Allylruthenium(II) tricarbonyl bromide

CAS #:

MDL Number:

N/A

EC No.:

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PRODUCT Product Code ORDER SAFETY DATA TECHNICAL DATA
Allylruthenium(II) tricarbonyl bromide
RU-OMX-01-SLD.31781745
Pricing > SDS > Data Sheet >

Allylruthenium(II) tricarbonyl bromide Properties (Theoretical)

Compound Formula C6H5O3RuBr
Molecular Weight 306.07
Appearance Solid
Melting Point N/A
Boiling Point N/A
Density N/A
Solubility in H2O N/A

Allylruthenium(II) tricarbonyl bromide Health & Safety Information

Signal Word N/A
Hazard Statements N/A
Hazard Codes N/A
Precautionary Statements P231-P262-P305+P351+P338-P403+P233-P422-P501
RTECS Number N/A
Transport Information N/A
MSDS / SDS

About Allylruthenium(II) tricarbonyl bromide

American Elements manufactures Allylruthenium(II) tricarbonyl bromide in both research and bulk quantities. American Elements produces materials to many standard grades when applicable including Mil Spec (military grade), ACS, Reagent and Technical Grades; Food, Agricultural and Pharmaceutical Grades, Optical, Semiconductor, and Electronics Grades, and follows applicable USP, EP/BP, and ASTM testing standards. Most materials can be produced in high and ultra high purity forms (99%, 99.9%, 99.99%, 99.999%, and higher). Standard and custom packaging is available. Additional technical, research and safety (SDS) information is available. Please request a quote above to receive pricing information based on your specifications.

Chemical Identifiers

MDL Number N/A
EC No. N/A

Packaging Specifications

Typical bulk packaging includes palletized plastic 5 gallon/25 kg. pails, fiber and steel drums to 1 ton super sacks in full container (FCL) or truck load (T/L) quantities. Research and sample quantities and hygroscopic, oxidizing or other air sensitive materials may be packaged under argon or vacuum. Shipping documentation includes a Certificate of Analysis and Safety Data Sheet (SDS). Solutions are packaged in polypropylene, plastic or glass jars up to palletized 440 gallon liquid totes, and 36,000 lb. tanker trucks.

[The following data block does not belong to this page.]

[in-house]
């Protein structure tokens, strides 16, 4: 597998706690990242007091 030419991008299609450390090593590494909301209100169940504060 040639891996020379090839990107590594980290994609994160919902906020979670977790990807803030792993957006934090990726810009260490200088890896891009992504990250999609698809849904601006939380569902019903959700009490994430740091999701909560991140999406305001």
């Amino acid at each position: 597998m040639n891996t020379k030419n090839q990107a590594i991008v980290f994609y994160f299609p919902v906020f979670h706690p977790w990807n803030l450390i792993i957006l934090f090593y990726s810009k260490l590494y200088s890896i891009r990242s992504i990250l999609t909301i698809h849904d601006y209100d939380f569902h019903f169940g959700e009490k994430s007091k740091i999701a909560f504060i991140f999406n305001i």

Related Elements

Bromine

See more Bromine products. Bromine (atomic symbol: Br, atomic number: 35) is a Block P, Group 17, Period 4 element. Its electron configuration is [Ar]4s23d104p5. The bromine atom has a radius of 102 pm and its Van der Waals radius is 183 pm. In its elemental form, bromine Bromine Bohr Model has a red-brown appearance. Bromine does not occur by itself in nature; it is found as colorless soluble crystalline mineral halide salts. Bromine was discovered and first isolated by Antoine Jérôme Balard and Leopold Gmelin in 1825-1826.

Carbon

See more Carbon products. Carbon (atomic symbol: C, atomic number: 6) is a Block P, Group 14, Period 2 element. Carbon Bohr ModelThe number of electrons in each of Carbon's shells is 2, 4 and its electron configuration is [He]2s2 2p2. In its elemental form, carbon can take various physical forms (known as allotropes) based on the type of bonds between carbon atoms; the most well known allotropes are diamond, graphite, amorphous carbon, glassy carbon, and nanostructured forms such as carbon nanotubes, fullerenes, and nanofibers . Carbon is at the same time one of the softest (as graphite) and hardest (as diamond) materials found in nature. It is the 15th most abundant element in the Earth's crust, and the fourth most abundant element (by mass) in the universe after hydrogen, helium, and oxygen. Carbon was discovered by the Egyptians and Sumerians circa 3750 BC. It was first recognized as an element by Antoine Lavoisier in 1789.

Ruthenium

See more Ruthenium products. Ruthenium (atomic symbol: Ru, atomic number: 44) is a Block D, Group 8, Period 5 element with an atomic weight of 101.07. Ruthenium Bohr ModelThe number of electrons in each of ruthenium's shells is [2, 8, 18, 15, 1] and its electron configuration is [Kr] 4d7 5s1. The ruthenium atom has a radius of 134 pm and a Van der Waals radius of 207 pm. Ruthenium was discovered by Jędrzej Śniadecki in 1807. It was first recognized as a distinct element by Karl Ernst Claus in 1844. Elemental RutheniumIn its elemental form, ruthenium has a silvery white metallic appearance. Ruthenium is a rare transition metal belonging to the platinum group of metals. It is found in pentlandite, pyroxenite, and platinum group metal ores. The name Ruthenium originates from the Latin word "Ruthenia," meaning Russia.

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